In our conversation today with three researchers from the Swedish University of Agricultural Sciences (Elin Röös, Robin Harder and Johan Karlsson), we discuss what food systems models are and what they can tell us about future food systems, what we learn from modeling food systems at different scales (bioregion, country, continent), and we explore how our values can influence what assumptions we build into models and how we interpret its results.
About the researchers
Elin Röös is a senior lecturer at the Swedish University of Agricultural Sciences in the Department of Energy and Technology, and is one of TABLE's three research directors. Eline researches and teaches on sustainable food production and sustainable land use from many different angles. These include assessing the environmental impact of different foods using life cycle assessment (LCA), to calculate the climate impact and land use associated with different types of diets and comparing environmental impacts of different farming and food systems. She also works in many interdisciplinary projects examining the economic and information policy instruments for more sustainable dietary patterns and how more sustainable and healthy food ingredients can be produced and processed.
Robin Harder is a post-doctoral researcher at the Swedish University of Agricultural Sciences in the Department of Energy and Technology. He has a background in sanitary engineering and environmental systems analysis, and a keen interest in food and farming systems. His current interest lies with applying a systems perspective to recirculating nutrients and carbon from human excreta to productive agriculture. To achieve more comprehensive nutrient recovery and reuse, Robin believes it is crucial that we see human excreta management as part of food and farming systems rather than as part of waste management. This premise underpins much of his research as environmental systems analyst.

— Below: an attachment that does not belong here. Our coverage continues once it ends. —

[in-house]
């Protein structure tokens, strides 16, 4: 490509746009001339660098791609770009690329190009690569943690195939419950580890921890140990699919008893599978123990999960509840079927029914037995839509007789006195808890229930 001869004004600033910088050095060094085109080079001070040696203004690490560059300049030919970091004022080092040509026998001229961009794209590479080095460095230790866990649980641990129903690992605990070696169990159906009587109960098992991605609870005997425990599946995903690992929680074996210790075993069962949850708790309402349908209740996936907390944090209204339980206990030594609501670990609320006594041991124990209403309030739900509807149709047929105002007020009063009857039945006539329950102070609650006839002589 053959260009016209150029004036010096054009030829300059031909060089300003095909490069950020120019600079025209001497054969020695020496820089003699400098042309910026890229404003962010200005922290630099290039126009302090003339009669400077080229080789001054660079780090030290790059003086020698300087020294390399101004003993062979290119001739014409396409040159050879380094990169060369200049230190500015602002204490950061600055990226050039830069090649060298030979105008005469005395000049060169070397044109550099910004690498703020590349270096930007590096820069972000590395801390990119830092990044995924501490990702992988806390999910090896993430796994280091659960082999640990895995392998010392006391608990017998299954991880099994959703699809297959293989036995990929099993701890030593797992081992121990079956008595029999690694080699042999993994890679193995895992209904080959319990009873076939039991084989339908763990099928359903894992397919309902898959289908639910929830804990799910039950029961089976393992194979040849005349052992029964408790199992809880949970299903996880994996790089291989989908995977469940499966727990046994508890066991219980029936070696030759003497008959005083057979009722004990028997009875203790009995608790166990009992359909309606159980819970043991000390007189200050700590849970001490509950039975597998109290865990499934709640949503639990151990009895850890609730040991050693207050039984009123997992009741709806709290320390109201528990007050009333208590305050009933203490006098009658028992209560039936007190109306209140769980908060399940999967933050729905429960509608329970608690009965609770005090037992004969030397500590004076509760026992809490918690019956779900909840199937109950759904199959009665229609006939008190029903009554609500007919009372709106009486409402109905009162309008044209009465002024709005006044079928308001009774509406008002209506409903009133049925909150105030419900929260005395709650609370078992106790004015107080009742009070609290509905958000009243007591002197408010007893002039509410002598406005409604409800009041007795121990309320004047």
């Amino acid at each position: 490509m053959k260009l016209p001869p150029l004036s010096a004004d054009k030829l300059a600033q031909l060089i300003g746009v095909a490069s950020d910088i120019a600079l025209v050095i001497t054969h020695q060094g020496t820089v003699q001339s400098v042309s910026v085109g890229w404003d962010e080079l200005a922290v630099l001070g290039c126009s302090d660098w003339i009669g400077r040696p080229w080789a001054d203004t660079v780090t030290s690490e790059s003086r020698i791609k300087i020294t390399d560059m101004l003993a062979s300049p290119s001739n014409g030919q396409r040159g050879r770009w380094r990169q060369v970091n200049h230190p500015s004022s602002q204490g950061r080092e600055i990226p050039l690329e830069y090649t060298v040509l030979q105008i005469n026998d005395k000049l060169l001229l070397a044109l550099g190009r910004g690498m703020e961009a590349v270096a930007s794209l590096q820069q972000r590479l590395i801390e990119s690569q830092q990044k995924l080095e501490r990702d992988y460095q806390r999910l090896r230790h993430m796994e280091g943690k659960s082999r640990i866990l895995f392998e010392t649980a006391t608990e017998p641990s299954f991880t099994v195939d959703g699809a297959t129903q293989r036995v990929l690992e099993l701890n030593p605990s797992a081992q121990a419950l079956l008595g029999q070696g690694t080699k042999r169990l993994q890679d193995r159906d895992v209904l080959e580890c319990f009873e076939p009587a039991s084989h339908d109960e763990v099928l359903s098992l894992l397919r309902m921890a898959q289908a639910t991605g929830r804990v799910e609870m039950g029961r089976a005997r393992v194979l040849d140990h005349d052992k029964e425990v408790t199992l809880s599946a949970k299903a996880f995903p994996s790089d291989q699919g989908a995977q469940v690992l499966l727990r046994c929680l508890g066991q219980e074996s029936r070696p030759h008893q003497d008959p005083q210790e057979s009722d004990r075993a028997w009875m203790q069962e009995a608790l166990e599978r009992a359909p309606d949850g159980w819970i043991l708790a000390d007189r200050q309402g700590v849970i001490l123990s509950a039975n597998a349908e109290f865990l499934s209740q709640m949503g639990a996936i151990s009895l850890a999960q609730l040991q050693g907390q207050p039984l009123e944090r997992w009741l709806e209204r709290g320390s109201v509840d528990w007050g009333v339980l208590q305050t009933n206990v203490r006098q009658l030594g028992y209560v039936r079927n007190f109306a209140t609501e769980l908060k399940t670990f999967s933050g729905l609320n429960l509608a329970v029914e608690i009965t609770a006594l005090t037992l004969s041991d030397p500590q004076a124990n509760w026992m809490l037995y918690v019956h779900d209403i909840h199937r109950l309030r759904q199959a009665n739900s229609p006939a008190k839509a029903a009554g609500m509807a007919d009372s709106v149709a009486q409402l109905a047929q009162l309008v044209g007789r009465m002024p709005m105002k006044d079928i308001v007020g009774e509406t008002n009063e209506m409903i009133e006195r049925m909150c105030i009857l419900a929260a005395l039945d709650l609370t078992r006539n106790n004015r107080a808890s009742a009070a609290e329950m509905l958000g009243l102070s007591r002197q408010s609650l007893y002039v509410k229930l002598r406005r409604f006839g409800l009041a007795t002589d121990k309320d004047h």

Johan Karlsson is a PhD student at the Swedish University of Agricultural Sciences in the Department of Energy and Technology. His research focuses on sustainable food systems and land use. He is primarily interested in questions concerned with the competition for arable land between livestock feed production and plant based food production, and if/when/how animal based food can contribute to food systems sustainability.
Background reading and resources
Food systems models by Elin Röös and Johan Karlsson
Halting European Union soybean feed imports favours ruminants over pigs and poultry (Karlsson et al., 2020)
Resource-efficient use of land and animals—Environmental impacts of food systems based on organic cropping and avoided food-feed competition (Karlsson and Röös, 2019)
Designing a future food vision for the Nordics through a participatory modeling approach (Karlsson et al. 2018)
Greedy or needy? Land use and climate impacts of food in 2050 under different livestock futures (Röös et al., 2017)
Limiting livestock production to pasture and by-products in a search for sustainable diets (Röös et al., 2016)
Okanagan bioregion food system project by ISFS with the involvement of Robin Harder
Article: Towards a circular nutrient economy. A novel way to analyze the circularity of nutrient flows in food systems (Harder, Giampietro, and Smukler, 2021)
Blog: Assessing the circularity of nutrient flows across nested scales for four food system scenarios in the Okanagan bioregion, BC Canada (Harder, Mullinix, and Smukler, 2021)
Report: Nutrient management in the Okanagan bioregion. (Harder, Mullinix, and Smukler, 2021)
Other futures scenarios reports
Creating a sustainable food systems future (World Resources Institute, 2019)
An agroecological Europe in 2050 (IDDRI, 2018)
The future of food and agriculture – alternative pathways to 2050 (FAO, 2018)
Gut feelings and possible tomorrows: (where) does animal farming fit? (Garnett, 2015)
Related Feed podcast episodes on food policy and trade
Ep11: Klara Fischer on why "technology is not scale-neutral"
Ep10: Vincent Ricciardi on "Challenging assumptions"
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